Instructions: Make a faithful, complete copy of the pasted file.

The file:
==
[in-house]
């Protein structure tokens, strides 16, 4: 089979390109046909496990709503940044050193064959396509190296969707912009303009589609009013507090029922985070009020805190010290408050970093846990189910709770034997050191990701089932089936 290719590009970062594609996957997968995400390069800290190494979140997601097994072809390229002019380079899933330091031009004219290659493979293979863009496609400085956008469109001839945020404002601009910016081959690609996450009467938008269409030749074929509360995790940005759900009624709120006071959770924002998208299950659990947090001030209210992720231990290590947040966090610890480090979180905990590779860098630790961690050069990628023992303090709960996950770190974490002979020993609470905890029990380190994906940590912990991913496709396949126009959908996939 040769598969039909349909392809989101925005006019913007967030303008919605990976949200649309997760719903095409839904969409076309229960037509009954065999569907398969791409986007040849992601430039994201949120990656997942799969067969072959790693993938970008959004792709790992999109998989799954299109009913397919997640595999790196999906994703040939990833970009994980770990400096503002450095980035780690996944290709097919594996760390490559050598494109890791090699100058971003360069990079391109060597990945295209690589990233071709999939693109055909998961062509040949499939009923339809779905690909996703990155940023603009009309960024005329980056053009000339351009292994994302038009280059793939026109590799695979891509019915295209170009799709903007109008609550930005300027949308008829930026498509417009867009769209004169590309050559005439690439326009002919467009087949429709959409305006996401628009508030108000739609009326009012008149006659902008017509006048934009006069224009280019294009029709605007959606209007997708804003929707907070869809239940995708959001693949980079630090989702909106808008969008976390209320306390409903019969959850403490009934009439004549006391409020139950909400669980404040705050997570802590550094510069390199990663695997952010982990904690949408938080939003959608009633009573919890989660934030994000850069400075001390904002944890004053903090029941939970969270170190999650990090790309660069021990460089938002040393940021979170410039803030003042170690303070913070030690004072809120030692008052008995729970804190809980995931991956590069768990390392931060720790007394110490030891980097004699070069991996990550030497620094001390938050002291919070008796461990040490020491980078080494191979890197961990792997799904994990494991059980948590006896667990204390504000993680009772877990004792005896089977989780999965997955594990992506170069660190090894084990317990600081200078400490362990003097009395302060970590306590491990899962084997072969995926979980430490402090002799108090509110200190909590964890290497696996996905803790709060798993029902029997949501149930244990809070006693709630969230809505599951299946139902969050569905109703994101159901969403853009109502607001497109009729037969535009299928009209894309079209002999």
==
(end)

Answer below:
[in-house]
């Protein structure tokens, strides 16, 4: 089979390109046909496990709503940044050193064959396509190296969707912009303009589609009013507090029922985070009020805190010290408050970093846990189910709770034997050191990701089932089936 290719590009970062594609996957997968995400390069800290190494979140997601097994072809390229002019380079899933330091031009004219290659493979293979863009496609400085956008469109001839945020404002601009910016081959690609996450009467938008269409030749074929509360995790940005759900009624709120006071959770924002998208299950659990947090001030209210992720231990290590947040966090610890480090979180905990590779860098630790961690050069990628023992303090709960996950770190974490002979020993609470905890029990380190994906940590912990991913496709396949126009959908996939 040769598969039909349909392809989101925005006019913007967030303008919605990976949200649309997760719903095409839904969409076309229960037509009954065999569907398969791409986007040849992601430039994201949120990656997942799969067969072959790693993938970008959004792709790992999109998989799954299109009913397919997640595999790196999906994703040939990833970009994980770990400096503002450095980035780690996944290709097919594996760390490559050598494109890791090699100058971003360069990079391109060597990945295209690589990233071709999939693109055909998961062509040949499939009923339809779905690909996703990155940023603009009309960024005329980056053009000339351009292994994302038009280059793939026109590799695979891509019915295209170009799709903007109008609550930005300027949308008829930026498509417009867009769209004169590309050559005439690439326009002919467009087949429709959409305006996401628009508030108000739609009326009012008149006659902008017509006048934009006069224009280019294009029709605007959606209007997708804003929707907070869809239940995708959001693949980079630090989702909106808008969008976390209320306390409903019969959850403490009934009439004549006391409020139950909400669980404040705050997570802590550094510069390199990663695997952010982990904690949408938080939003959608009633009573919890989660934030994000850069400075001390904002944890004053903090029941939970969270170190999650990090790309660069021990460089938002040393940021979170410039803030003042170690303070913070030690004072809120030692008052008995729970804190809980995931991956590069768990390392931060720790007394110490030891980097004699070069991996990550030497620094001390938050002291919070008796461990040490020491980078080494191979890197961990792997799904994990494991059980948590006896667990204390504000993680009772877990004792005896089977989780999965997955594990992506170069660190090894084990317990600081200078400490362990003097009395302060970590306590491990899962084997072969995926979980430490402090002799108090509110200190909590964890290497696996996905803790709060798993029902029997949501149930244990809070006693709630969230809505599951299946139902969050569905109703994101159901969403853009109502607001497109009729037969535009299928009209894309079209002999």